It also doesn't dissuade hundreds of thousands of day traders (people who buy and sell their own stocks on a daily basis), some of whom go berserk when things don't work out:

"Mark Barton, who reportedly lost $100,000 day trading in the stock market recently, opened fire yesterday afternoon in two Atlanta brokerage firms, killing nine people and injuring 12 others. Police later discovered the bodies of his wife and two children, whom they say Barton had killed earlier this week. Barton, 44, shot and killed himself after being stopped by police at a gas station." — from The Motley Fool, www.fool.com

In study after study, day trading has consistently been shown to be a fool's paradise. Day trader portfolios perform much worse than the more traditional managed portfolio, which in turn performs worse than the classic, boring, geriatric "buy and hold" portfolio. What's going on here? Are these people crazy?

No, they are gamblers. Did Las Vegas go out of business when people found out they would lose more money on average than they would win? No, because gambling is not about making money, it's about excitement, mystery, risk. This is also what drives most stock trades.

Therefore you need to ask yourself why you are an investor. If you want to maximize your chance to make money on equities, then buy a wide, diverse portfolio and sit on it. If instead you actually prefer to gamble, hire a portfolio manager or become a day trader.

And when you see an advertisement for a sure-fire, guaranteed stock picking strategy, article, book, seminar, or whatever — please think! If the method works, why is the author selling it? If the strategy had merit, the author would make more money practicing the strategy than by selling a book about it. And more, by revealing the strategy, the author is ruining any effectiveness it might have had, because widely practiced strategies always fail.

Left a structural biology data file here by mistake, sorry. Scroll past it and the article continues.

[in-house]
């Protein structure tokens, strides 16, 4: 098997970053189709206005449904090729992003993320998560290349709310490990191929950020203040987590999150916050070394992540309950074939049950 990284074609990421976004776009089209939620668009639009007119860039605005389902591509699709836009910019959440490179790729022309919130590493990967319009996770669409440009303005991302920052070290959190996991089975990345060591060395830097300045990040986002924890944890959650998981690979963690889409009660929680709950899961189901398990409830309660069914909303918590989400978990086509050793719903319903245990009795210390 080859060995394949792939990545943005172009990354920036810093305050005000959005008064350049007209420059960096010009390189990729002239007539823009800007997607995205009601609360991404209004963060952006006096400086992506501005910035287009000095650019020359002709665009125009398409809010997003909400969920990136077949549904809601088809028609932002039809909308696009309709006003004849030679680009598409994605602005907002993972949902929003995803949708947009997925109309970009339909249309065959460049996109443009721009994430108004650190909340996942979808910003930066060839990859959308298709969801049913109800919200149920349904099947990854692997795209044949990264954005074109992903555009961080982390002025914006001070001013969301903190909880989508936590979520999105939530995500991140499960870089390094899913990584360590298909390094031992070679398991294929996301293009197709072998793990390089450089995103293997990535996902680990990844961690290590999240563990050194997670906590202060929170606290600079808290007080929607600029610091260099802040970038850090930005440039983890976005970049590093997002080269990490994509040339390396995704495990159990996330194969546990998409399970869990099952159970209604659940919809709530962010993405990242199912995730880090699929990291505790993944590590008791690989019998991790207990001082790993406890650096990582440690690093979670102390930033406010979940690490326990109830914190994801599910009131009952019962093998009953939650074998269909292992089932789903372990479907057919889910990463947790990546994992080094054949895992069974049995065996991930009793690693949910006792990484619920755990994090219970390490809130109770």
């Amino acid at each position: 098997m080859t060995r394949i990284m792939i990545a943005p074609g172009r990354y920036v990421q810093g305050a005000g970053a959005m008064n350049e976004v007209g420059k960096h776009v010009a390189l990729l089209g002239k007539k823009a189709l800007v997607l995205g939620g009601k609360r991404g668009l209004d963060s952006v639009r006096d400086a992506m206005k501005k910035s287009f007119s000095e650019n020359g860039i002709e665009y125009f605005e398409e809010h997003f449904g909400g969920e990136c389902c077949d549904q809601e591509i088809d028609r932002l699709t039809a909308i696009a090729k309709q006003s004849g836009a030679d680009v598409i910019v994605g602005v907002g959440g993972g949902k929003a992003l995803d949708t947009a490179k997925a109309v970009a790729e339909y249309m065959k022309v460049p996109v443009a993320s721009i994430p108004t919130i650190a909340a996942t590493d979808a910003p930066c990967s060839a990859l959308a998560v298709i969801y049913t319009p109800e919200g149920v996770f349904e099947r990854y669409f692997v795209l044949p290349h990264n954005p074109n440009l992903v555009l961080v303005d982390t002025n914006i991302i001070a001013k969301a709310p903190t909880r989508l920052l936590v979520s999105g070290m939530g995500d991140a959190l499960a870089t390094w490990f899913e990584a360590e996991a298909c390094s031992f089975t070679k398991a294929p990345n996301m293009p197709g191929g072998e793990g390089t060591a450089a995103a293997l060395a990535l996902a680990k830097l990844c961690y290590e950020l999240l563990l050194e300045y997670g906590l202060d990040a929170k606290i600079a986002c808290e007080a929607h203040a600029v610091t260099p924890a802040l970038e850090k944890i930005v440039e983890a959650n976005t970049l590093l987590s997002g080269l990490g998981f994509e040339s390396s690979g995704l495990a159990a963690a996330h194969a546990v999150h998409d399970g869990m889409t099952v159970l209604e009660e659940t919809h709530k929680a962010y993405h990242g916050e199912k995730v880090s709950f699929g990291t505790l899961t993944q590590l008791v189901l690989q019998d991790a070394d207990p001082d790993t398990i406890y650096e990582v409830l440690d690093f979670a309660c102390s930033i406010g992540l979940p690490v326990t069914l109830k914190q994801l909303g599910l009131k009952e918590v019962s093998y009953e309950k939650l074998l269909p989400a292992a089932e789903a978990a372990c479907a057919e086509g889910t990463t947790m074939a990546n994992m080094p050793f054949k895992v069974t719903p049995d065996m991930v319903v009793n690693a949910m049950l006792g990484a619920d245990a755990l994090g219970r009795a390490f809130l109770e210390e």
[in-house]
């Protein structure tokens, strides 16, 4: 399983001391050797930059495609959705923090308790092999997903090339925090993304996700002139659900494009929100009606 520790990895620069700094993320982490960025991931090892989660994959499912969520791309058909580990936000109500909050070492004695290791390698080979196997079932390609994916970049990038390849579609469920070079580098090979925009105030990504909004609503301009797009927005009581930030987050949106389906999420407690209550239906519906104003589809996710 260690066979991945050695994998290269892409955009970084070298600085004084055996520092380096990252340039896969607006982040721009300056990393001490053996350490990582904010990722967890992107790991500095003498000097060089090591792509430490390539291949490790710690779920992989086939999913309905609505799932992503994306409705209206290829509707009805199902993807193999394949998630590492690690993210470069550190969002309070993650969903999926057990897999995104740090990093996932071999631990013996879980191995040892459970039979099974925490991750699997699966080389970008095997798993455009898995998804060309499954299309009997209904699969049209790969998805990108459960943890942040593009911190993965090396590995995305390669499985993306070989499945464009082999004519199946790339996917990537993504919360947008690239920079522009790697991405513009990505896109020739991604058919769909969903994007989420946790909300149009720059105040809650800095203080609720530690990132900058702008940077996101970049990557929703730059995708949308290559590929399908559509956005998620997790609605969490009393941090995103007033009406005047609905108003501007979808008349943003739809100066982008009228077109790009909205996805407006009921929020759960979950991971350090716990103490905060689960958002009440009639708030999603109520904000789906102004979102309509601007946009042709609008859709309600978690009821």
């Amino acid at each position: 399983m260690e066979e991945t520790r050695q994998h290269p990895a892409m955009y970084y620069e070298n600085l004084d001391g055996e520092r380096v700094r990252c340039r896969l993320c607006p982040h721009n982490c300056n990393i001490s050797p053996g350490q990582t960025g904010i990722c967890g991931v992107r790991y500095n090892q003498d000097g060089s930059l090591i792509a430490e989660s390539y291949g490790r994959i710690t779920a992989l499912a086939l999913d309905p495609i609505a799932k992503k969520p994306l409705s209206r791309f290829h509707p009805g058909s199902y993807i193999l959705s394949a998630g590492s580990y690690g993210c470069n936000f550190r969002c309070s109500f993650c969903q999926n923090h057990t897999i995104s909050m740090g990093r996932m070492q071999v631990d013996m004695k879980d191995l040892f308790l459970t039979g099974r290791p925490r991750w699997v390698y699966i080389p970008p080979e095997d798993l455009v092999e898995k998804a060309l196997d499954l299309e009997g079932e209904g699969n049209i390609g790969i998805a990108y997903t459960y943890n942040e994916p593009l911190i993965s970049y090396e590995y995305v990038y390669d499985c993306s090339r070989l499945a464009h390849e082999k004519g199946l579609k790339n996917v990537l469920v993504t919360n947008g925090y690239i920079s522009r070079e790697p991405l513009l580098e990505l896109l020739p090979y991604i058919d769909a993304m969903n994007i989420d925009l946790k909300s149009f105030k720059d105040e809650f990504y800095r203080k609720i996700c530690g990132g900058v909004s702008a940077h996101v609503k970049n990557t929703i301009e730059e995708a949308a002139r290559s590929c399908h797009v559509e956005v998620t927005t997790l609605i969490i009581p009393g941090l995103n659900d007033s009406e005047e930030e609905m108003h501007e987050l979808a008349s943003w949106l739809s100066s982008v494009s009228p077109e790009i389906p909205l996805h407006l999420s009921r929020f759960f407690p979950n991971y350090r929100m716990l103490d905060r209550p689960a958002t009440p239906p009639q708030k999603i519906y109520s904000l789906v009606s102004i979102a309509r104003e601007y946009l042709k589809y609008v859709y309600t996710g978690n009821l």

Equities Advice

We all hear advice about equities — from friends, strangers, online, in magazines, and from Wall Street "experts." Most of this advice is completely worthless, or worse, it may be meant to fleece you in one fashion or another. Here's an example — a friend tells you about Company X, and provides this information:

  1. "The stock of Company X has doubled in value over the past 12 months."
  2. "An important Wall Street Analyst has given Company X a 'buy' recommendation."
  3. "To prove that I am sincere, I have personally invested in Company X's stock."

Well! Doesn't that look like a good recommendation? No, not at all — in fact, each of the points in the list above represents a clear warning sign to avoid that stock. Here's why:

  1. If a stock has just substantially increased in value, it is statistically less likely to continue climbing in the future, in fact, there is a good chance that it is headed for a "correction," e.g. a drop to a price more in keeping with the true value of the company. Never rely only on past performance when considering an investment.
  2. By the time a Wall Street analyst publishes a "buy" recommendation for a particular stock, it's too late to take the advice — that train has already left the station. It's possible that millions of investors have already taken the advice, and the stock's price may already be peaked or even dropping. This leads to a Wall Street saying: "Buy on the rumor, sell on the news."
  3. If your advisor has a position in the stock he is recommending, this is a reason to avoid the recommendation. Why? Because he has a conflict of interest — if he can get you to invest, he stands to benefit personally, because the stock increases in value with each new investor. In the worst case, it could be a case of "pump and dump" — a scheme in which a person acquires a position in a stock, recommends it to everyone he knows, then sells to reap the advantage of the resulting price gain.
We close with this typical scene. On late-night TV there's a guy selling his sure-fire stock picking book. The author says he made millions without leaving the house. Use your head   — If his claims are true, why in God's name is he yelling about his book on TV at 3 AM, asking for $19.95? That makes just as much sense as hiring a manager to oversee your portfolio, a person who only makes money if he buys and sells your stocks, at your expense.
Further reading
The links below show the acceptance of these ideas among equities professionals who are willing to tell the truth.